Today, we see hyper-sexualized images of Native culture on fashion runways, in Halloween shops, and pushed out by Hollywood.
The legacy of Columbus within tribal communities includes the highest rates of sexual assault and violence among any demographic. According to the US Department of Justice, one in three Native American women will raped in her lifetime; nearly half of all Native women will be beaten, stalked, or raped by an intimate partner; and our murder rates are ten times higher than the national average on some reservations.
And incidents of human trafficking increase significantly in the presence of oil fields and man camps and reservation border towns.
These numbers should scare you. They scare me.
My friends and colleagues who work with Native youth often describe teenage girls whose mothers instructed them on what to do when they’re raped. I repeat: The expectation among many Native girls is rape will happen. As a human being, I say that is simply unacceptable. And as a survivor of sexual assault, and as a mother to a beautiful Native child, I say the importance of this issue cannot be overstated.
It’s why I advocate for and support groups working to end violence, including those who fought to reauthorize the Violence Against Women’s Act, which has slowly rolled out new provisions giving tribal jurisdictions authority to prosecute non-Native sexual assault offenders (by some accounts, 88% of all perpetrators of violence against Native women are non-Native).
I get my information from a few highly active and forceful organizations working to end violence against indigenous women. The Save Wįyąbi Project uses social media to advocate for this important issue and has developed several community-based solutions – including teach-ins, event programming/education, and an interactive map for families and loved ones of missing and murdered indigenous women (#mmiw) – for Native women in tribal and urban areas.
Another great resource is the Native Youth Sexual Health Network, which works with indigenous peoples across the US and Canada to build comprehensive and culturally safe sexuality and reproductive health, rights, and justice initiatives in our own communities.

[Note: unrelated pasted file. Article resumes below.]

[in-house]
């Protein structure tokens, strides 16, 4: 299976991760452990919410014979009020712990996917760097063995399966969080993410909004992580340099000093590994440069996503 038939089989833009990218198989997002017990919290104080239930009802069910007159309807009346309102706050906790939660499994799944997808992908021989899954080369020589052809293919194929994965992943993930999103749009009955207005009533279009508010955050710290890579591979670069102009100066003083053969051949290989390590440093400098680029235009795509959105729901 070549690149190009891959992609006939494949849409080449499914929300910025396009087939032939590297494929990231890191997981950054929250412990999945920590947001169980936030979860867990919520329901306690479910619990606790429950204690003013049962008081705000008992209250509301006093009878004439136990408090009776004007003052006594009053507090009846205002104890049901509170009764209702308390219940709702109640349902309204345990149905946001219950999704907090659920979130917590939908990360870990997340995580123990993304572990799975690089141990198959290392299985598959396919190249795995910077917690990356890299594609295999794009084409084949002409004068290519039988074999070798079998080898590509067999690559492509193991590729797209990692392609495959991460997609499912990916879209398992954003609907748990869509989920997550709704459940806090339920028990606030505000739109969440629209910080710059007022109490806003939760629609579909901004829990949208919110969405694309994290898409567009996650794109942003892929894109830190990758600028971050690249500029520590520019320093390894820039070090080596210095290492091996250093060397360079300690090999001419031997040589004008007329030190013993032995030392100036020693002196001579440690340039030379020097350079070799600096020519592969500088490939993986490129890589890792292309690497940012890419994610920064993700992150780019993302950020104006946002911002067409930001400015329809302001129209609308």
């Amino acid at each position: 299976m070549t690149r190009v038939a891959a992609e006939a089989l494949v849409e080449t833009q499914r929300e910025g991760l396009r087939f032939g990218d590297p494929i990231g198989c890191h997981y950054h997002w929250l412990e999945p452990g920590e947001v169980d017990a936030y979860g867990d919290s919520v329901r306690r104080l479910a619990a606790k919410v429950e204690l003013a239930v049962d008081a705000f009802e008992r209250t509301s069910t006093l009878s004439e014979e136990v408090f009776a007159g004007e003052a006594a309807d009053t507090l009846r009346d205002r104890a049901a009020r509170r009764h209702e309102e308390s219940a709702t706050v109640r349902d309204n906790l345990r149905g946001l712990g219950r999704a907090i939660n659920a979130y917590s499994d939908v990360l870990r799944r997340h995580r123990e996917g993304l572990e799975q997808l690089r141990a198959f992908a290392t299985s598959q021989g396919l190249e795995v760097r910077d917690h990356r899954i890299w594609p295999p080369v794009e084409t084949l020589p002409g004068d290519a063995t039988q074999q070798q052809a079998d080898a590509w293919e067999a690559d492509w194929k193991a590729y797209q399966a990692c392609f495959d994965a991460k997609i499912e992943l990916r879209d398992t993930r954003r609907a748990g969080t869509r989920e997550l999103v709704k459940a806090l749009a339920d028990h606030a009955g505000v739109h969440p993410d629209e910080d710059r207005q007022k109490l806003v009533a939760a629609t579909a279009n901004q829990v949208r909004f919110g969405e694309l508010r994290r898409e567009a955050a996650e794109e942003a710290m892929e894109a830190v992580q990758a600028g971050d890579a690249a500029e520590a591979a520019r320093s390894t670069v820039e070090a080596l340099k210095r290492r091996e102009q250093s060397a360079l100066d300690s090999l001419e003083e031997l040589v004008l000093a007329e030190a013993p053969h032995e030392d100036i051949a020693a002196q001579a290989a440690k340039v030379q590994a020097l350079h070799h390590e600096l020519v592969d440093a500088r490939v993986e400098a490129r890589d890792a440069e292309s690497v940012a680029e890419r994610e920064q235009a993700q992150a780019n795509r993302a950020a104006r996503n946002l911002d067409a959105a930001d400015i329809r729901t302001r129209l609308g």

Organizations such as these do amazing work in tribal and urban communities, especially during October, fittingly slated as National Domestic Violence Awareness Month.
4. Stop Using the Term ‘Columbusing’
Okay, I admit, the College Humor video is funny. And the idea behind the term is funny, too: White folks think they discovered rock and roll, jazz, twerking, Harlem Shake, headdresses, and empanadas, among a vast host of other cultural goods.
Surprise! They didn’t!
And if we leave the idea of Columbus at the point where history credits him for “discovering” America, then “Columbusing” is an apt term. But if we’re being honest, then “Columbusing” isn’t calling you out for that chevron design print t-shirt from Urban Outfitters; it’s more that you’re trafficking nine-year old girls for sex and beating women with rope before you rape them.
If you’ve learned anything from this article, it’s that acknowledging accurate history is crucial to moving forward from the issues plaguing marginalized communities. This would include recognizing Columbus and his impact as nothing short of monstrously evil, and definitely not something to be joked about.
I get it. Change is hard, and tradition is even harder to overcome.
But bad traditions – those that harm and work systemically to bring down whole groups of people – need to go.
Advocating for an end to Columbus Day not only disengages the education system from mythological history, but it increases awareness for and embracing of indigenous issues and cultures.
Holidays allow us to collectively approve history – at least the parts we’re okay with. These celebrations and honors turn into deep-seeded identities that form cultural beliefs, traditions, and heritage.
That’s why it’s so important to change how we celebrate the second Monday in October.
Because what we’re okay with now is a farce and harmful to indigenous people – women, in particular – who continue to be plagued by high rates of sexual assault, domestic abuse, and human trafficking.
For indigenous people, that’s what’s being “honored” on Columbus Day.
Taté Walker is a Contributing Writer for Everyday Feminism. She is a Mniconjou Lakota and an enrolled citizen of the Cheyenne River Sioux Tribe of South Dakota. She is a freelance journalist who lives in the Colorado Springs area. She blogs at Righting Red and can be reached on www.jtatewalker.com.